When I survey the economic and political scene, I see parallels between the current kleptocracy and totalitarianism as written about by Hannah Arendt in her Origins of Totalitarianism:
The trouble with totalitarian regimes is not that they play power politics in an especially ruthless way, but that behind their politics is hidden an entirely new and unprecedented concept of power, just as behind their Realpolitik lies an entirely new and unprecedented concept of reality. Supreme disregard for immediate consequences rather than ruthlessness; rootlessness and neglect of national interests rather than nationalism; contempt for utilitarian motives rather than unconsidered pursuit of self-interest; "idealism," i.e., their unwavering faith in an ideological fictitious world, rather than lust for power—these have all introduced into international politics a new and more disturbing factor than mere aggressiveness would have been able to do.
You see when we look at today's totalitarian kleptocrats, one of the main questions that comes up is why they act in ways that appear ultimately to be self-destructive, even suicidal. I have tried in the past to answer this by pointing out that the looters themselves are not self-destructive. We might expect that individual kleptocrats seeking to maximize their looting might produce, collectively, an analogue to the paradox of thrift, that in the aggregate their behavior is self-destructive. But even this is not true. As we saw in 2008-2009, kleptocrats looted to a meltdown and then successively looted its aftermath. Their actions can only be termed self-destructive if they spark a revolution, which so far they have not.
But what about the political side of kleptocracy and the politicians who abet and promote it? Are they suicidal? This question is applicable to all our national politicians, Democrats and Republicans alike, but in particular to Obama. Is he engaging in political suicide to further the kleptocratic project of his class? He would certainly appear to be. His main, indeed sole campaign strategy, seems to be to portray himself as slightly less crazy than whoever the Republican nominee will be. Of course, the choice between two extreme corporatists is really, for the electorate, no choice at all. It is what Hannah Arendt calls the "pose of normality" which totalitarianism presents to the non-totalitarian world.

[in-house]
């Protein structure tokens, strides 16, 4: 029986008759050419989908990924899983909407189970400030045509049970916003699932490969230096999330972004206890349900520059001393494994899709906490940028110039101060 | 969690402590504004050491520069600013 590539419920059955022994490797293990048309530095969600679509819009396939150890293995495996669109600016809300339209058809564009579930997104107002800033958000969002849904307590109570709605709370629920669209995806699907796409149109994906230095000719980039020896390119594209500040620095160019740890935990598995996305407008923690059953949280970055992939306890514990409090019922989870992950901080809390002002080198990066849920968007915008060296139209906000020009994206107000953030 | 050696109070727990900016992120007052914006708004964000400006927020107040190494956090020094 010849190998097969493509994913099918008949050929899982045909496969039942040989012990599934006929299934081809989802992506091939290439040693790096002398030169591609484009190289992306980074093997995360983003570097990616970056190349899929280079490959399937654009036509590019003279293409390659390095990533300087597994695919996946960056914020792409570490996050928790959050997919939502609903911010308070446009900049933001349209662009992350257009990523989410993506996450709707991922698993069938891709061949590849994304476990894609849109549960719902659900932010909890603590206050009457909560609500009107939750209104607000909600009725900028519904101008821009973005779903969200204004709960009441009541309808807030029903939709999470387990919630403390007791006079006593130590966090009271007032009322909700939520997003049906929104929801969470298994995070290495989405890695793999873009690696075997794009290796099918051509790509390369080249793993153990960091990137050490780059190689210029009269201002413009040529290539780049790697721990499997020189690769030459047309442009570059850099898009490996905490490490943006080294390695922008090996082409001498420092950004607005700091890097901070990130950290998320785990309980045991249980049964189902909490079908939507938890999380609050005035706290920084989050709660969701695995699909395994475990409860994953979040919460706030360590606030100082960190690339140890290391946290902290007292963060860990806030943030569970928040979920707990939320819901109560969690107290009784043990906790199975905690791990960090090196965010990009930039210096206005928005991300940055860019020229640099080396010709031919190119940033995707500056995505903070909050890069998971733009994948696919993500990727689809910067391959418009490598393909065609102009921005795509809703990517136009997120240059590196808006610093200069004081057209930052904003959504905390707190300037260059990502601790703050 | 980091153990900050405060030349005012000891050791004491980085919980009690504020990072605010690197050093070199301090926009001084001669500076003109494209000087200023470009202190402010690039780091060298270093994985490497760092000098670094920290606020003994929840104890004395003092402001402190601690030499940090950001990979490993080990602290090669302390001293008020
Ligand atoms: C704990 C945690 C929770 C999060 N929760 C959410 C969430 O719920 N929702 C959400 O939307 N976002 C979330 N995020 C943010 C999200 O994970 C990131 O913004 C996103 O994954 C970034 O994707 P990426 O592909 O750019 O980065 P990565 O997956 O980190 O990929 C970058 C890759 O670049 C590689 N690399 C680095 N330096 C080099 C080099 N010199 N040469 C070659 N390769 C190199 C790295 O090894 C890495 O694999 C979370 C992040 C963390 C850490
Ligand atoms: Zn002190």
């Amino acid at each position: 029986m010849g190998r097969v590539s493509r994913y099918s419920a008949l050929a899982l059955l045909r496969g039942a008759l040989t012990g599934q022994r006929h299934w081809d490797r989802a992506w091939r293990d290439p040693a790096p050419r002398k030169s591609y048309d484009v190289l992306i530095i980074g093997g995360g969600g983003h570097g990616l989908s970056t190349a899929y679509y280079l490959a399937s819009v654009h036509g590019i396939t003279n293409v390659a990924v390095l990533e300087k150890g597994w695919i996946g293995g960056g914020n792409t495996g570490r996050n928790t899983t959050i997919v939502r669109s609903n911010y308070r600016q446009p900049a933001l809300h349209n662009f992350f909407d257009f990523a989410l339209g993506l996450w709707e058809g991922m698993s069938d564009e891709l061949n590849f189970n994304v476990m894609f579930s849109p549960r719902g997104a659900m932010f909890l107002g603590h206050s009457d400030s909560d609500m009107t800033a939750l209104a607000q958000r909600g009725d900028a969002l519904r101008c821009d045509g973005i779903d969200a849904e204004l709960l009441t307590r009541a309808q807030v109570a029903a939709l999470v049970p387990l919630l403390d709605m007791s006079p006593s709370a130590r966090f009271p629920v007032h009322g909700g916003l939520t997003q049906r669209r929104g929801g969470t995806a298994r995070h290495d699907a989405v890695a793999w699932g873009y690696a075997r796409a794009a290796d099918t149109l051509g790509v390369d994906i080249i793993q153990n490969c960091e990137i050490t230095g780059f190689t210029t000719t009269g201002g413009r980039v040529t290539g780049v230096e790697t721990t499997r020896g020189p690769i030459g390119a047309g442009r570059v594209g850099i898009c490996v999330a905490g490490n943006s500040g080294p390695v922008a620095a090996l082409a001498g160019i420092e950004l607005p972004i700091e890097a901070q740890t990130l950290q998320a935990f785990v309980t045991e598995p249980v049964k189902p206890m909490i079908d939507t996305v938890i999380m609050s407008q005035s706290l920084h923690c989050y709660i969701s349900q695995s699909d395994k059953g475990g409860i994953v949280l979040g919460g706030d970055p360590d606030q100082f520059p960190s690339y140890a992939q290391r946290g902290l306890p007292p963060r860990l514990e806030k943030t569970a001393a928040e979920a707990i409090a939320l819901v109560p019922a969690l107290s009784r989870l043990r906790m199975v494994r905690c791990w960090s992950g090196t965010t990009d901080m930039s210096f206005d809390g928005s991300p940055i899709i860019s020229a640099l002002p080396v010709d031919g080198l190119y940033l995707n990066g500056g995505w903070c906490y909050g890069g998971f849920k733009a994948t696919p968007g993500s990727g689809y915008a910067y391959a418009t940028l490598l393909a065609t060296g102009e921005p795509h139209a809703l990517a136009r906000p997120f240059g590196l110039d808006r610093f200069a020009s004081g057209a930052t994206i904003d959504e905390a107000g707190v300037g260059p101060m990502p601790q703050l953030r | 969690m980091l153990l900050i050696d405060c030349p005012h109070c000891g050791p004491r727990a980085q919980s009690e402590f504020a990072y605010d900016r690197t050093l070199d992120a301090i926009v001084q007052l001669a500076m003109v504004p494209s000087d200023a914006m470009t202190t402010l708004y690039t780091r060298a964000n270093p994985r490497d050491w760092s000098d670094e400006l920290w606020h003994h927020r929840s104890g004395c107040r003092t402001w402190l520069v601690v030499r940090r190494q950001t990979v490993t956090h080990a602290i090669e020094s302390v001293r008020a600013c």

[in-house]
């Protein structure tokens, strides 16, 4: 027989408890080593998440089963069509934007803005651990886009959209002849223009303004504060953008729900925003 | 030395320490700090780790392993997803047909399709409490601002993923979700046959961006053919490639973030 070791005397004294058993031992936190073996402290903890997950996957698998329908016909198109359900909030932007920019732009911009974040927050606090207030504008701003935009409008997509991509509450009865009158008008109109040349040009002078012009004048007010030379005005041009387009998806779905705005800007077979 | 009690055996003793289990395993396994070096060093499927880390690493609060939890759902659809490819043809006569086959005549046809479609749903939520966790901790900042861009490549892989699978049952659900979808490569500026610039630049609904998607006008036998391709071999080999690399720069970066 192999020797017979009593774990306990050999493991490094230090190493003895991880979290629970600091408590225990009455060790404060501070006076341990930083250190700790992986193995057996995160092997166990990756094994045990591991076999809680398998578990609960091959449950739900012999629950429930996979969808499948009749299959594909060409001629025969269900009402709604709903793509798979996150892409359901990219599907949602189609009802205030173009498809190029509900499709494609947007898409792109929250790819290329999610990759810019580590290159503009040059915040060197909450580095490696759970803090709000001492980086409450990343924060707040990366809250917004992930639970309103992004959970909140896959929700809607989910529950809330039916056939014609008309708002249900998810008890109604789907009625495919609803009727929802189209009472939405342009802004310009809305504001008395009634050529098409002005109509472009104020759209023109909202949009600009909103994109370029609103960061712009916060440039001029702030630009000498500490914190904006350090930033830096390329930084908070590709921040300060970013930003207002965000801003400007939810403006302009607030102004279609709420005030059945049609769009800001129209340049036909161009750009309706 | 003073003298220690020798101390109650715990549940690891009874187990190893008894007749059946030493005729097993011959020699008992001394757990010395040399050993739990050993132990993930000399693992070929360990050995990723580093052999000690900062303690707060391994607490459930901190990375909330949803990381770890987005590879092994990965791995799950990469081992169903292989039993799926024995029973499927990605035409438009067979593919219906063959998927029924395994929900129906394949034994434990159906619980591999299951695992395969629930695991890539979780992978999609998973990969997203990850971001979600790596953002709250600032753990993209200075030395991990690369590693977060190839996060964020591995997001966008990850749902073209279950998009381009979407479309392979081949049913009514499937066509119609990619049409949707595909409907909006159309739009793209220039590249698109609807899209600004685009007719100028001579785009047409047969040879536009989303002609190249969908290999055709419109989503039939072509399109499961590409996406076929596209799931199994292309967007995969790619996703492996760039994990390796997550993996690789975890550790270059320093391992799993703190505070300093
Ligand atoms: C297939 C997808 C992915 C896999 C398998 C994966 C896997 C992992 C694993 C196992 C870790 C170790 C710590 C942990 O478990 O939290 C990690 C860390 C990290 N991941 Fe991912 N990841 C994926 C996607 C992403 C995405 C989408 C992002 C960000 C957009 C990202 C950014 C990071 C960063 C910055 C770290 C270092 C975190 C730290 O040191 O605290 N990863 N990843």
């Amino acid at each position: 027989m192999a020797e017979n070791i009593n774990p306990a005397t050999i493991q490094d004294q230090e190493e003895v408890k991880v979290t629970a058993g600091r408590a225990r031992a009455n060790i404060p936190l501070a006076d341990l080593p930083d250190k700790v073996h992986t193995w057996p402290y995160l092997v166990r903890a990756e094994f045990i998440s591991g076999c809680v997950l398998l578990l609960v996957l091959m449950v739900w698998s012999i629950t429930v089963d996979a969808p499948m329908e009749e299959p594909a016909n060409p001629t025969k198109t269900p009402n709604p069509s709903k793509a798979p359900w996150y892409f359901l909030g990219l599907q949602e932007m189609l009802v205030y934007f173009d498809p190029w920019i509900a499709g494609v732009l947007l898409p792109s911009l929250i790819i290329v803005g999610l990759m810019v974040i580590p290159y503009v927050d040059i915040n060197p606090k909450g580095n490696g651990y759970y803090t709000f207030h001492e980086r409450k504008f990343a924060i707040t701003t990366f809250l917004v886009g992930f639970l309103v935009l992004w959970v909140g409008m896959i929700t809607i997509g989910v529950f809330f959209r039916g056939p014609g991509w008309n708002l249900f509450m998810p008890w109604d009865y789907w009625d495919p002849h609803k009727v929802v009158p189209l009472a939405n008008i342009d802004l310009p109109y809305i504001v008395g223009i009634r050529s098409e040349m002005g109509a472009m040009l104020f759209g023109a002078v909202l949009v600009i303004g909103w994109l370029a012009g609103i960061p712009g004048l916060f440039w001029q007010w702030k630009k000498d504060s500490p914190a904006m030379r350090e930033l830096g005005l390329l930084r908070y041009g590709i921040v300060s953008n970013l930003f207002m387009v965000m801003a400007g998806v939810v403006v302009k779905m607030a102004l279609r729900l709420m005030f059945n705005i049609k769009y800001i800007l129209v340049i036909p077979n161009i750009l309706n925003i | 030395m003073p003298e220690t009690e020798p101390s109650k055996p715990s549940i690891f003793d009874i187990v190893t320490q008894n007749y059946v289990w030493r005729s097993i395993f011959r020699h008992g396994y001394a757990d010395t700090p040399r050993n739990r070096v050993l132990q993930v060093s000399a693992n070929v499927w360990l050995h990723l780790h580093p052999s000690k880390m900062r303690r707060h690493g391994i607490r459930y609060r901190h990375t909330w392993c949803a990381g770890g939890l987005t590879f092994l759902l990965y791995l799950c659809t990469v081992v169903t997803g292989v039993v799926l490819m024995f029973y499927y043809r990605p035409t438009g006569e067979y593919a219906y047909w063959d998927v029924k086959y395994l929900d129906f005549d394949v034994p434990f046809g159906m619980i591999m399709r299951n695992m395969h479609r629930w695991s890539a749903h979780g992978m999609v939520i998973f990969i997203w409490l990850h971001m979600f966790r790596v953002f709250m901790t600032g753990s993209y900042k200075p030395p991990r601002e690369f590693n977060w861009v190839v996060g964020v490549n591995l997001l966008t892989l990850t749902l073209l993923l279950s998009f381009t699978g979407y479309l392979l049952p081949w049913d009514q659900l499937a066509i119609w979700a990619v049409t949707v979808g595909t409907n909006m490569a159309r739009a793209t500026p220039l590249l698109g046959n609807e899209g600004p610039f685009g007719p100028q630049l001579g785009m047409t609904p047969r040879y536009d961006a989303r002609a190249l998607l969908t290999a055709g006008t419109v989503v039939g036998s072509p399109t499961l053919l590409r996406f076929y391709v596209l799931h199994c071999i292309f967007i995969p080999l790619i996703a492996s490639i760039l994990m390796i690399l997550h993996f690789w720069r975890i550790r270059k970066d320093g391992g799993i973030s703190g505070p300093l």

I suppose the deeper question is why are our kleptocratic elites so extreme? Americans have endured a certain level of looting by their elites from the birth of the nation. In some periods, this has been more marked than others, but we have never seen such systemic and unrelenting looting as we suffer from now. And this brings me around to the totalitarian mindset and the Hannah Arendt citation above. Supreme disregard for immediate consequences: TARP, the bailouts, the debt ceiling limit debate. Rootlessness and neglect of national interests: the pointless, endless wars. Contempt for utilitarian motives: tax cuts for the rich, budget cuts for everyone else. The unwavering faith in an ideological fictitious world: a grand description of our political process and the politicians who populate it.
To paraphrase Arendt, totalitarianism only assumes the attributes of normality in order to lull the non-totalitarian public, that is to placate the rubes. But they don't mean it, hence the "discrepancy between reassuring words and the reality of rule, by consciously developing a method of always doing the opposite of what they say." Obama has made this his hallmark. The true goal is to wage war against normality, that is the real world. And that is why an ideological fiction is absolutely necessary to totalitarianism. The real world inherently poses a challenge to the totalitarian one. It is an anchor aroud which opposition can form. The only way totalitarianism can be truly ascendant is if the real world is replaced by the fictitious one. It is why Obama, or the Democrats, or the Republicans continually choose the fictitious world of their partisan kabuki pseudo-fights over the real one where we live.
Sounds crazy, right? It couldn't happen here, or it can't be that bad. Someone would have noticed, except that everything that we have been taught and think we know about the last 35 years of our political and economic history, the period of the current kleptocracy's construction, is false, a fiction. Yes, some of us are beginning to question that history, document the great transfers of wealth, the buying of the political process, etc. but ask yourselves how did that false history get as entrenched as it has and whose interests does it serve? Why do our media and most of academia still repeat and affirm it? If it's not that bad, how exactly did we get to where we are now today?
The answer is that kleptocracy stripped down to its bones is totalitarian in its nature. It just wears better suits than its spiritual ancestors.